The Market Corner: the month in review
By Filippo Lecchini
Earlier in the year we discussed Bitcoin and the technology behind it, Blockchain. Even though September brought some selloffs, possibly a correction, 2017 has been a huge year for crypto currencies and digital money, with a rally in the neighborhood of 300% for BTC (that is Bitcoin’s ticker which you can search using BTC or BTCUSD on any website like Google or Yahoo Finance, among others).
Cryptocurrencies have made their way into the general conversation with media and investment experts joining the discussion. Business of course has been following along with a proliferation of exchanges, trading platforms, websites, applications and information readily available to the general public.
While Bitcoin mostly dominates, the conversation is the number of cryptocurrencies, not just their price, that increased exponentially. ICO, which stands for Initial Coin Offering, is now a popular concept that describes how new coins are being brought and offered to the public for adoption or investing. The idea is not new. Historically there have been many precedents of complementary or local currencies that communities chose to adopt with or without legal tender. What’s new in this case is the digital nature and universal access. Believe it or not there are hundreds of different coins available for trading or investment. For example, have you heard of NEO, OMG, SAFEX or DASH? You can trade them on Bittrex or Bitfinex. More user friendly alternatives for beginners are Coinbase and GDAX. Deribit offers futures and options on BTC only. ICOs have also become a popular way for tech savvy startups to raise capital in exchange for tokens that practically represent stakes in the business, pretty much like some kind of shares.
Unsurprisingly the vertiginous development of the sector, some would say a movement, has triggered all sort of reactions. Some call crypto currencies a fraud while others believe their price action is typical of a bubble without venturing as far as dismissing them completely. Believers describe them as a revolution that will be just as important as the internet, with the majority of people mostly confused and left wondering what this is all about.
Regardless of one’s affinities with one camp or another, it is certainly true that a lot of questions remain to be answered, as it often happens with new markets and technologies.
Are coins an alternative to traditional currencies? Adopters seem to believe so; however the amount of coins is finite and some believe they are better suited to store value like gold, so they hold them as an investment. Certainly nobody wants to be next paying for a very expensive pizza.
The idea that coins can replace traditional currencies clashes with two important facts. Adoption is limited and the level of financial and technological literacy required for people to participate is not common, at least for now. Secondly they lack legal tender as the authority to print money normally belongs with the government. Another aspect supporting the investment proposition is market capitalization, which is often discussed to validate the size and legitimacy of new and existing issues. That is generally a metric to evaluate stocks, not fiat money. Nobody knows what the euro’s market cap is.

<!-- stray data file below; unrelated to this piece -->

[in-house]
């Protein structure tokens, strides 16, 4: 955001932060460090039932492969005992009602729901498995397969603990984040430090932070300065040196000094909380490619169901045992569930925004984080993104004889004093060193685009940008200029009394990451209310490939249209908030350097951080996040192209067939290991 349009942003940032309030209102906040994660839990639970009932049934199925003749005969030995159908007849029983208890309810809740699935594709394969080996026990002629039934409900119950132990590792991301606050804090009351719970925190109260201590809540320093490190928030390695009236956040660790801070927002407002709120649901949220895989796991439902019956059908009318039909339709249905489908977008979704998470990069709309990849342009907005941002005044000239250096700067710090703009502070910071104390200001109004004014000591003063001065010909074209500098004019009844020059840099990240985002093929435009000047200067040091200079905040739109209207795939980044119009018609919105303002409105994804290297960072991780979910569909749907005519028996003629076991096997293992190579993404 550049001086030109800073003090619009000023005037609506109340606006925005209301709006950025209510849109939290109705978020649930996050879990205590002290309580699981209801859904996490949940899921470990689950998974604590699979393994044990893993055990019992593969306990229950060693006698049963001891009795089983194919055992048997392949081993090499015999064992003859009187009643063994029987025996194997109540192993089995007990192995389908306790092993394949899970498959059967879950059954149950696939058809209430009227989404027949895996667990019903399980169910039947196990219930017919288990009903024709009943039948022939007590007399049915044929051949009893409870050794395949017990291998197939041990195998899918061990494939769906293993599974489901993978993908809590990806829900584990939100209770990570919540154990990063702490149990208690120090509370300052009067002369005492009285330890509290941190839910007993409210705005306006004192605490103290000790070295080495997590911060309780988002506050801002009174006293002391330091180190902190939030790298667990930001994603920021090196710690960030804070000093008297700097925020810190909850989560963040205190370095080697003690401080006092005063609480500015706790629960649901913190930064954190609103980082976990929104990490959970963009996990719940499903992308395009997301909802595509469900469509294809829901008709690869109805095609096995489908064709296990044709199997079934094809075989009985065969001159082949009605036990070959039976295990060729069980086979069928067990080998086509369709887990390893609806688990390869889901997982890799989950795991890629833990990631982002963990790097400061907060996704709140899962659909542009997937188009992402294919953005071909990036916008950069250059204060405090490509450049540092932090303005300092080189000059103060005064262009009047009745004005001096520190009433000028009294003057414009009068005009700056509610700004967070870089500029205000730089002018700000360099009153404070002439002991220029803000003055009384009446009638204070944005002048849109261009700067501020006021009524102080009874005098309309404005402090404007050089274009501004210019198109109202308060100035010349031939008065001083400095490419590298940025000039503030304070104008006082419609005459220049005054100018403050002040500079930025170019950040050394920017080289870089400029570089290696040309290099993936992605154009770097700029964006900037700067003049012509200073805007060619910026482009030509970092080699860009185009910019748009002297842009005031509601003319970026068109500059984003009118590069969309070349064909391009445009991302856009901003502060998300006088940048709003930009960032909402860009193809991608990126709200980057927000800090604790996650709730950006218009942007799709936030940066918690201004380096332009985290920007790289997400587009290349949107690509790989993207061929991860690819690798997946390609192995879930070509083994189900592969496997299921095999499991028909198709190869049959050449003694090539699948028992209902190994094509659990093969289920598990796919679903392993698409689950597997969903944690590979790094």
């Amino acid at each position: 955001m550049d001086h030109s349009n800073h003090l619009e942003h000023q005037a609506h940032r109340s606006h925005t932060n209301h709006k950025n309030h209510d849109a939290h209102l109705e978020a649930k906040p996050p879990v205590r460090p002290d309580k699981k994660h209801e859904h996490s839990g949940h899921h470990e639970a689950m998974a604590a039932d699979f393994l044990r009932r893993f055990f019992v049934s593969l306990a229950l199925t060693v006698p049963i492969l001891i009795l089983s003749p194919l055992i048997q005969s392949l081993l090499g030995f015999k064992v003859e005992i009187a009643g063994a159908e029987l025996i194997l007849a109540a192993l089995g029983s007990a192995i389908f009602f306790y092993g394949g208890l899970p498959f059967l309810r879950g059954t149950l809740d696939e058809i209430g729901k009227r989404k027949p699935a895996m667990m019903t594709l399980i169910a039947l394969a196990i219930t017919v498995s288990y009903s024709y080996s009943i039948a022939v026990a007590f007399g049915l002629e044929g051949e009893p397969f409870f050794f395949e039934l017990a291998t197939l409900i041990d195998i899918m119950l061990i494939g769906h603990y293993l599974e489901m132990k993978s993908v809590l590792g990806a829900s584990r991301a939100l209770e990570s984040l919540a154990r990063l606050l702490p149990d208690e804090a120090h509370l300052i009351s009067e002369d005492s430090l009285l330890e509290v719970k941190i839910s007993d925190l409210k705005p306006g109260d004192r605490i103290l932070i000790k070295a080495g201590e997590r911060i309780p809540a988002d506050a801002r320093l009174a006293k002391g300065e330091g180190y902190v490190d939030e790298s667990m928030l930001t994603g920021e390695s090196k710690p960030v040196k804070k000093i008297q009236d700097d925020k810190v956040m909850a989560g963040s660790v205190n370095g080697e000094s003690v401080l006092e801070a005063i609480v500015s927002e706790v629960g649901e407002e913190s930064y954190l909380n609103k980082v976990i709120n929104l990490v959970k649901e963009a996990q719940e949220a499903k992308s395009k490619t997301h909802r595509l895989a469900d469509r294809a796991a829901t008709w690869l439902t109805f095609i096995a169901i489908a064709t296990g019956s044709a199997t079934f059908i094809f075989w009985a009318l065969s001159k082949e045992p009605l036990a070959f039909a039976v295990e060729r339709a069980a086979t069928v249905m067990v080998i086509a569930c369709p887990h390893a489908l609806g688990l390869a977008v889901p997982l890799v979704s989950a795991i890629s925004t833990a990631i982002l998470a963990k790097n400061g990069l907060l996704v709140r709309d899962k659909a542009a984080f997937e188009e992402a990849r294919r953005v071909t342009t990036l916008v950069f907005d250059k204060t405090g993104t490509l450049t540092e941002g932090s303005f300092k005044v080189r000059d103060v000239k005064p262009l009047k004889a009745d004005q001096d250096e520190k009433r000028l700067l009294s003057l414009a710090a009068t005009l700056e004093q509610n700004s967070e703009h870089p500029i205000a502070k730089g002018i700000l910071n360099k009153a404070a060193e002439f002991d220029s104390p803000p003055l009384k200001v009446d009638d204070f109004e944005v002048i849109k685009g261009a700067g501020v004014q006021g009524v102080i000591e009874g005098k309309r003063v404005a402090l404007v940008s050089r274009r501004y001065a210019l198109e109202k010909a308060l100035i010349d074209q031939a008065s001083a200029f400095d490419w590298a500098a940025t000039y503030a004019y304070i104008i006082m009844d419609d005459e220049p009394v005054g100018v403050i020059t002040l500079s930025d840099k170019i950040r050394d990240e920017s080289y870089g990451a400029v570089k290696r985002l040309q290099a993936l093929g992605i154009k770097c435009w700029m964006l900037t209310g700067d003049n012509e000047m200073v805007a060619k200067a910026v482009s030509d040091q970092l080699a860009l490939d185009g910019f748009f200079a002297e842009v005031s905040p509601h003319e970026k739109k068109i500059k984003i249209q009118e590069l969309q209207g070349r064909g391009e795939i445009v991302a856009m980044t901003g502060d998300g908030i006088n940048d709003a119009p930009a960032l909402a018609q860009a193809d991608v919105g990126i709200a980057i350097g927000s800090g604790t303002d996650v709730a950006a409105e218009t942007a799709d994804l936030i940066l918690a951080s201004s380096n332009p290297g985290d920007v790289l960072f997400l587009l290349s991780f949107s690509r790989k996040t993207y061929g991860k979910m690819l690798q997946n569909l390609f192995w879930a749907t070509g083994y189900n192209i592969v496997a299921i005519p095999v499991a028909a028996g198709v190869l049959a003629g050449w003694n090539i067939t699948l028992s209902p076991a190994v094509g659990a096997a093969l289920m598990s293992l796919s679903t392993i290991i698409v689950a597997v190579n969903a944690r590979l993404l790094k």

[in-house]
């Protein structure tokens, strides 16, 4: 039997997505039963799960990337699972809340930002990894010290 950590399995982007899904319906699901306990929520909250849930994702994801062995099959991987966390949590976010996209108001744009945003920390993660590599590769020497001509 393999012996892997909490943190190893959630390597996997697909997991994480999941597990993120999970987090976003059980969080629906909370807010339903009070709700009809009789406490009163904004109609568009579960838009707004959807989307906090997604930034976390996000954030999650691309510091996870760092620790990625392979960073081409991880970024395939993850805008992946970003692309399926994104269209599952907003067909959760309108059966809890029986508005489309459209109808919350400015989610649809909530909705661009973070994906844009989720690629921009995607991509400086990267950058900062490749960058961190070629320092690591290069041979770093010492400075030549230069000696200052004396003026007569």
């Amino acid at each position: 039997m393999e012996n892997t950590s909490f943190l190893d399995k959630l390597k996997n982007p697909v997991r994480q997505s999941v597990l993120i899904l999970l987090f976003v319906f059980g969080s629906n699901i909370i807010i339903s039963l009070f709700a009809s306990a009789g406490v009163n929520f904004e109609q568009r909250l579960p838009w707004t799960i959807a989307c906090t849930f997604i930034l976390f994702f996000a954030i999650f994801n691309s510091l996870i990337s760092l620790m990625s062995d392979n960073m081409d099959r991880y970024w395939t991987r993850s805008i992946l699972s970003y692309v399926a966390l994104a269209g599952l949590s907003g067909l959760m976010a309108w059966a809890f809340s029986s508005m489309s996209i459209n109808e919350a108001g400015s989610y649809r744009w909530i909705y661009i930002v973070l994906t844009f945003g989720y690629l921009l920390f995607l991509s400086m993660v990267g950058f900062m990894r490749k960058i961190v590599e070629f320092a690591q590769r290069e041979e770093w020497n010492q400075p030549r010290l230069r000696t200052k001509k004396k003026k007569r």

However, what supports the idea of day-to-day use as wallet money is the opportunity to reduce cost, uncertainty, risk and transaction costs. Blockchain seems pretty unequivocally en route to disrupt the existing forms of payments and all sort of transfers. Innovation is about improving efficiency and reducing transaction costs, not only of the monetary kind, which in this case will also translate into a drastically reduced role of intermediaries.
At the time of writing China has announced a ban on ICOs and crypto currencies exchanges which possibly triggered the selloff mentioned at the beginning. Whether that was in the cards already and the headlines were just a signal for the market is hard to tell, but regardless of what happens observing how it all unfolds will be exciting and exhilarating. The popular sentiment is that a new wave of innovation will change how financial transactions happen forever, one way or the other.
The FED will start unwinding its portfolio in October. That has been known for a while and markets have not shown any particular reaction so far, but nobody knows the full extent of what happens next. This is unchartered territory, and with a possible if not likely rate hike coming in December, the mood can change in a heart beat. Political circumstances will weigh in as well. The German elections were not as uncertain as some of the other recent ones in Europe, but the wider international situation is far from reassuring. In the US ambivalence reigns. The new administration and congress took office with a very ambitious agenda, but as we approach the end of September, there is no telling of what can be accomplished in the near future. Tax reform, healthcare reform, infrastructure and budget, it will come up again in December, are as important as government undertakings can be and could certainly sway the economy and the markets in fundamentally different directions.
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